SAN FRANCISCO: The increasing challenge posed by Facebook and other rivals to YouTube's command of online video advertising has been played down by the company's head of content and business operations.

Speaking to the Financial Times, Robert Kyncl said YouTube and its rivals would have plenty of space in which to grow as advertisers continue to shift their budgets to video.

With online video becoming mainstream, Kyncl said of Facebook's bid to earn more advertising revenue from the channel that "it will be a decade before we bump into each other".

Although speaking before Facebook's announcement last week that it will share ad revenue with video creators who use its site, Kyncl's confidence stemmed from a belief that content creators will always want to gain maximum exposure.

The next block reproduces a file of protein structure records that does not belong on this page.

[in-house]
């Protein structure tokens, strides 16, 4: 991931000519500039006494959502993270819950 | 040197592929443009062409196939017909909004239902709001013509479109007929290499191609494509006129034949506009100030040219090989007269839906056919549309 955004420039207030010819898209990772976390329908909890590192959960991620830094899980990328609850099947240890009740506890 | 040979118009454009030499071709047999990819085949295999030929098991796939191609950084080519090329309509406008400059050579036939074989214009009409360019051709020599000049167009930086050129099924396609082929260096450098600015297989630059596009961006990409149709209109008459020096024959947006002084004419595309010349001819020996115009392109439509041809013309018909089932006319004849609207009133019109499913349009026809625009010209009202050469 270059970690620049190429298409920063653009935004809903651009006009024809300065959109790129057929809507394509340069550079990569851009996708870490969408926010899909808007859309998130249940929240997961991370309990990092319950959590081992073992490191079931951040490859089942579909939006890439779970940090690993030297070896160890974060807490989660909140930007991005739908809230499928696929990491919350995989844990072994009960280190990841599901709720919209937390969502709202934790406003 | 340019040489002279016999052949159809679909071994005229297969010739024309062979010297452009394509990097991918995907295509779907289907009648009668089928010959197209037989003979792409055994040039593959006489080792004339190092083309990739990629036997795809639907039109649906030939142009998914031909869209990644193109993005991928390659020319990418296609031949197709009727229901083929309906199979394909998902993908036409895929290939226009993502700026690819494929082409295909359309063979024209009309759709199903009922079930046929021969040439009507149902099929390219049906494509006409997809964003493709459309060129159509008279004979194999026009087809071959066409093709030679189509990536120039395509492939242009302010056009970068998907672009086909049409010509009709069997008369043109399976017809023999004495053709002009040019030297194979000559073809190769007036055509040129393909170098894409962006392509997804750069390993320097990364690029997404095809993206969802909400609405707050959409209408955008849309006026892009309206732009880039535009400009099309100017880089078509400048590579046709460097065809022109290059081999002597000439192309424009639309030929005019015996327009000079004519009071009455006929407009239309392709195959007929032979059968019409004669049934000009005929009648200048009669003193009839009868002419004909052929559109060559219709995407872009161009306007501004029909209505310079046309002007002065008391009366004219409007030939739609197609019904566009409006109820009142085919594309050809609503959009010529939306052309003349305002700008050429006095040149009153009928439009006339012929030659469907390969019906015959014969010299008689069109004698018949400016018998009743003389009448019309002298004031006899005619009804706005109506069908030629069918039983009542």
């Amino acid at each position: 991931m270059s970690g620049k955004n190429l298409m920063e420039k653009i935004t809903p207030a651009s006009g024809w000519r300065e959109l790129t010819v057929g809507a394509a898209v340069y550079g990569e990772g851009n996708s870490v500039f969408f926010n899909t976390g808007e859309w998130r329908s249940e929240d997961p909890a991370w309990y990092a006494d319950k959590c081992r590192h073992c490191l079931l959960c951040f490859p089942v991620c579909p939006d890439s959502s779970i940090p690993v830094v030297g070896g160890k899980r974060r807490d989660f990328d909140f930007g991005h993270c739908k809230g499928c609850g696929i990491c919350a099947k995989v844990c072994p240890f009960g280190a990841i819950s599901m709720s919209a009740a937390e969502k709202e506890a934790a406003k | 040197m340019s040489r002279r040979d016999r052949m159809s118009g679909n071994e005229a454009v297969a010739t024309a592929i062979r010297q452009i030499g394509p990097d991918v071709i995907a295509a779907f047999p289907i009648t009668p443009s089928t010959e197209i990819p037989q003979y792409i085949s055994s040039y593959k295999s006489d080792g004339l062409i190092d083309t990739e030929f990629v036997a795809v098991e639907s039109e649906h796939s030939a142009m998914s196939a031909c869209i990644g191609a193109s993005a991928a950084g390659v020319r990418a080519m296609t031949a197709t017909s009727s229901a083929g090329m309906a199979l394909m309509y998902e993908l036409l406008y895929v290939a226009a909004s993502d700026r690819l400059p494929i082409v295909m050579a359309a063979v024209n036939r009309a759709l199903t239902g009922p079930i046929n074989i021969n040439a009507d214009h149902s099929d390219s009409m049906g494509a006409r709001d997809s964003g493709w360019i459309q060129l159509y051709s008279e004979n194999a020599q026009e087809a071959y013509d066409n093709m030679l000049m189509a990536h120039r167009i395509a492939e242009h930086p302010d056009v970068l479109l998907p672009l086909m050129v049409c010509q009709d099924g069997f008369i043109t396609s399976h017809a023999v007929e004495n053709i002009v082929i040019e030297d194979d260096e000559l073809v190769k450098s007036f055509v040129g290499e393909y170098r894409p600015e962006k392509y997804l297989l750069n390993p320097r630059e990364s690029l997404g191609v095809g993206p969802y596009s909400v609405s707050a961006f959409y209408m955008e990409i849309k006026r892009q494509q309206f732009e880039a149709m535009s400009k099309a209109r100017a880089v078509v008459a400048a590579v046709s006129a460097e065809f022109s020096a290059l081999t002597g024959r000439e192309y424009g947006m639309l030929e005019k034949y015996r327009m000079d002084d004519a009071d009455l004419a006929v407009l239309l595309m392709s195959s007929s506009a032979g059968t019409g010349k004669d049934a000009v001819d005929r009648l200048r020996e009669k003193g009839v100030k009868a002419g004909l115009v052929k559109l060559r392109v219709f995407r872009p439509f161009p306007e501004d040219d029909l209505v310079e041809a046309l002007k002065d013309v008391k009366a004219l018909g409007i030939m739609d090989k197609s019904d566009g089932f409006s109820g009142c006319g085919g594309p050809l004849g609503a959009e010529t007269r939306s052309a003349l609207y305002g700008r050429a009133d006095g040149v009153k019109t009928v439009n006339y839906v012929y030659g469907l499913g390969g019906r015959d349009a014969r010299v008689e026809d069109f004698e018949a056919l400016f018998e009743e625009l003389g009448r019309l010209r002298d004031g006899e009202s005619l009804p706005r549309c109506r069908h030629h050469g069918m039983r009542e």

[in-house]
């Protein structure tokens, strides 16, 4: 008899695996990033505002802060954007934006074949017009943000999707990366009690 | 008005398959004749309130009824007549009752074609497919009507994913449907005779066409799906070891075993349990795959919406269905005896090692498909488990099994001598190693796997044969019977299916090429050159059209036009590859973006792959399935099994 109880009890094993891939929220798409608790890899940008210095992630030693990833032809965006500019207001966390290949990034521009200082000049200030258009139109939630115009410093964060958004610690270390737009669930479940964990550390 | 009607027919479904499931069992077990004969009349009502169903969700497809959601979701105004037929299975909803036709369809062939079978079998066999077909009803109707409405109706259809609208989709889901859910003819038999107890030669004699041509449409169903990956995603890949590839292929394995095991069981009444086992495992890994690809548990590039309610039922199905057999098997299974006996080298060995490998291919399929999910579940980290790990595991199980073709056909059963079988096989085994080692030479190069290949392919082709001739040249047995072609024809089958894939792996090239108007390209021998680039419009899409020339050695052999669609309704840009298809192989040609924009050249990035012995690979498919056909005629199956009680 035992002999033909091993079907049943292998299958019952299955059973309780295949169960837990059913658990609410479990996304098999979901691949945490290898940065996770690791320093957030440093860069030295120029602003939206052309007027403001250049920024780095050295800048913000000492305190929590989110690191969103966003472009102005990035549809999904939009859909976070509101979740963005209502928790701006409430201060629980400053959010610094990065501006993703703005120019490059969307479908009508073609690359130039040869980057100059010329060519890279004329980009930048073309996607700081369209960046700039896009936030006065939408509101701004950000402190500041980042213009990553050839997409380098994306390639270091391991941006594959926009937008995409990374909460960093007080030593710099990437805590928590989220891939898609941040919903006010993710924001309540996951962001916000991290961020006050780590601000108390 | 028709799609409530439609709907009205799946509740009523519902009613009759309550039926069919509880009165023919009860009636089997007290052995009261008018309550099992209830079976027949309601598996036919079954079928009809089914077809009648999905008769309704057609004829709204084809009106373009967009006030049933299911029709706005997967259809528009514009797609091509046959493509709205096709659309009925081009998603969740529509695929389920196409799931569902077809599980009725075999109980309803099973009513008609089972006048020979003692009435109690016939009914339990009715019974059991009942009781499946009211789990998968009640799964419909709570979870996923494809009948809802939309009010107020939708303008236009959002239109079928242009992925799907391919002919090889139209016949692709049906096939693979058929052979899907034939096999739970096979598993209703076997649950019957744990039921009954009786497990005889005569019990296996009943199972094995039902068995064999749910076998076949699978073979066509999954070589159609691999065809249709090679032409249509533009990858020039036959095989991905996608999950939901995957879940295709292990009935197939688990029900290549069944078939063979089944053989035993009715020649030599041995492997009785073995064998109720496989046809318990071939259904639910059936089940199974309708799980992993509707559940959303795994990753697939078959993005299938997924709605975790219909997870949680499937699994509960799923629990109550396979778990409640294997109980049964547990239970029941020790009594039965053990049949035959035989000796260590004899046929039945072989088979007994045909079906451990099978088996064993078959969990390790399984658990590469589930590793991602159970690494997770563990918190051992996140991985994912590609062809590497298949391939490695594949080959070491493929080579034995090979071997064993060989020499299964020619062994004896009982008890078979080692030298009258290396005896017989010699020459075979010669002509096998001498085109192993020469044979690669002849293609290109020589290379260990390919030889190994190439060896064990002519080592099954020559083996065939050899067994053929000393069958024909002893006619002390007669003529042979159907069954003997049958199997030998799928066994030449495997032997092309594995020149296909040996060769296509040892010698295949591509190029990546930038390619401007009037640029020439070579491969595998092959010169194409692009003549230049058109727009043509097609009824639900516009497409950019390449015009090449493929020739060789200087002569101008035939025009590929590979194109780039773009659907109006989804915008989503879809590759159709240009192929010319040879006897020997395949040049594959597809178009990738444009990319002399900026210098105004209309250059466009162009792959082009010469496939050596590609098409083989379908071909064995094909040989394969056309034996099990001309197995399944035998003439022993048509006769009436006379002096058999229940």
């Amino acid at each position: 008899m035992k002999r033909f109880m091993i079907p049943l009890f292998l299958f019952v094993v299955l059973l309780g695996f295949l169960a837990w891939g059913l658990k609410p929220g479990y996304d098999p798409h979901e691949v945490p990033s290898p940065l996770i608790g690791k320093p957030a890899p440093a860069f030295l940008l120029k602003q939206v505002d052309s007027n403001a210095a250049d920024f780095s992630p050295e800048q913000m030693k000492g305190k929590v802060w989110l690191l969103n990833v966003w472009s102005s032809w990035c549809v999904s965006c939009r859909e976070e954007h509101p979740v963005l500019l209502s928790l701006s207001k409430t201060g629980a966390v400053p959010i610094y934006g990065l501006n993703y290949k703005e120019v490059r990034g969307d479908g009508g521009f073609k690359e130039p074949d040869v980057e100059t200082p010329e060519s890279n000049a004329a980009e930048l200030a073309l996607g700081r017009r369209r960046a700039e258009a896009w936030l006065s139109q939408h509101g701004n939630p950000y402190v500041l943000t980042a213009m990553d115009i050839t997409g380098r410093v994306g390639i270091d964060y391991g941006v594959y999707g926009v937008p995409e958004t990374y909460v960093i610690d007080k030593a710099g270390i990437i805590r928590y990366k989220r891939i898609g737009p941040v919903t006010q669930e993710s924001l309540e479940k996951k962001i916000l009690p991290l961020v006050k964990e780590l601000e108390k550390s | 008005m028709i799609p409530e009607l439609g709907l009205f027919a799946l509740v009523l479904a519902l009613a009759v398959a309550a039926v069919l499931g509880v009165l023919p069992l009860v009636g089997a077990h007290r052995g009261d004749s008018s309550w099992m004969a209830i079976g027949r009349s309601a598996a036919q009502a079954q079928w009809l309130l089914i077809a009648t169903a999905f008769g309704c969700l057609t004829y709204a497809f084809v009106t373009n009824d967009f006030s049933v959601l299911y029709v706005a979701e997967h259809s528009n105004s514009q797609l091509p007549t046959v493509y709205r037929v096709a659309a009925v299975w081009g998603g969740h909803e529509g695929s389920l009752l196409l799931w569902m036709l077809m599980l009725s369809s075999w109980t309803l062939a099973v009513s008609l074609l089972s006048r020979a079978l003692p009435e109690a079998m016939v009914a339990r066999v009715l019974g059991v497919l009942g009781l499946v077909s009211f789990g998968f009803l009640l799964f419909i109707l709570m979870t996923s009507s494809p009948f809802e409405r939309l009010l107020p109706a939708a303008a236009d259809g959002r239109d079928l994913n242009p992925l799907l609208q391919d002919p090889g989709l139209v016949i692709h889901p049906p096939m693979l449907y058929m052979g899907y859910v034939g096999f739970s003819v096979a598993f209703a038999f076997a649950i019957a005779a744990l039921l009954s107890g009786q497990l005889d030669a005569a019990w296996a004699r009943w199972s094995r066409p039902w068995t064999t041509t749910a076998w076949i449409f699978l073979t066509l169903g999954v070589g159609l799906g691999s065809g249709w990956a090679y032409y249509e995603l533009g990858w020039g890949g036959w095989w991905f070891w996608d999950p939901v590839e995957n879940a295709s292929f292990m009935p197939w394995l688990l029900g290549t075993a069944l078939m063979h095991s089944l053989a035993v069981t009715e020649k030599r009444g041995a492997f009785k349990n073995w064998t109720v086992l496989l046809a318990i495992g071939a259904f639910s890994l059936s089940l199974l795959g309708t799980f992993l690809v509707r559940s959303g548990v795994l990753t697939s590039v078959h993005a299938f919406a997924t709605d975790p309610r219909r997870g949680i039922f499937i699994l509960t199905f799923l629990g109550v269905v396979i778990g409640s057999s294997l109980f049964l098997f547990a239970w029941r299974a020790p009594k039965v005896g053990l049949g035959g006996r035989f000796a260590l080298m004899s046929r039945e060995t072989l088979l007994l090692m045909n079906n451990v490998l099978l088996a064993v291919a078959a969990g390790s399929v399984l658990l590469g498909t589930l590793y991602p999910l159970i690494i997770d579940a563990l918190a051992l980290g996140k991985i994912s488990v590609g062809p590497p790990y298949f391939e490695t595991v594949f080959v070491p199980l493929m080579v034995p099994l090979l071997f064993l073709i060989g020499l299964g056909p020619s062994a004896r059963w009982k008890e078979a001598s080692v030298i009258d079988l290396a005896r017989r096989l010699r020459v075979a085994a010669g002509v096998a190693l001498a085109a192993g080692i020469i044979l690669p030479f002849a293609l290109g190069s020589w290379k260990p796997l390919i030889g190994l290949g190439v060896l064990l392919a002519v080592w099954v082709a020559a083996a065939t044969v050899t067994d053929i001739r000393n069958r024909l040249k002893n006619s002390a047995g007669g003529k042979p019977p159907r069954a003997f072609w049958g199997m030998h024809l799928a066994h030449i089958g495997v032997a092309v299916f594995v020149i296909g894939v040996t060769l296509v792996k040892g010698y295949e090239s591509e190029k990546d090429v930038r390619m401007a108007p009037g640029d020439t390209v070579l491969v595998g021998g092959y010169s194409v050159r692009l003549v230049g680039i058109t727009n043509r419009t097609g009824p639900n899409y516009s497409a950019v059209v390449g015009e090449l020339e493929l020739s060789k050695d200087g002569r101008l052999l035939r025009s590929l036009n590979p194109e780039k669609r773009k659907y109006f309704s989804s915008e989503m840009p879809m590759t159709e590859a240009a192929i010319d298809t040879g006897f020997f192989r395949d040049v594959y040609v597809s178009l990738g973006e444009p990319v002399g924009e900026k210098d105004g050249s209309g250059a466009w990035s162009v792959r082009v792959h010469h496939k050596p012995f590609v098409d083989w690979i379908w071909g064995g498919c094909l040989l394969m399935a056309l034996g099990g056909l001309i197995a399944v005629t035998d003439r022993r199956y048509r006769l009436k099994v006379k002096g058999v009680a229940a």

"If you're a content creator you want to publish on as many platforms as you can," he said. "Exclusivity is virtually impossible to pull off."

As YouTube continues with its tried-and-tested "pre-roll" video ad format, Facebook launched a "Suggested Videos" feed which, when clicked, intersperses video content with ads.

"Within suggested videos, we are running a monetisation test where we will show feed-style video ads and share revenue with a group of media companies and video creators," Facebook said in a statement.

Facebook plans to share up to 55% of ad revenue with selected video creators – the same split as offered by YouTube – although the exact share is reportedly based on how much time users spend watching videos.

But it is not clear yet whether that means users will have to watch the full ad, a creator's full video, or both, for a creator to make the maximum money.

Data sourced from Financial Times, BBC, Advertising Age; additional content by Warc staff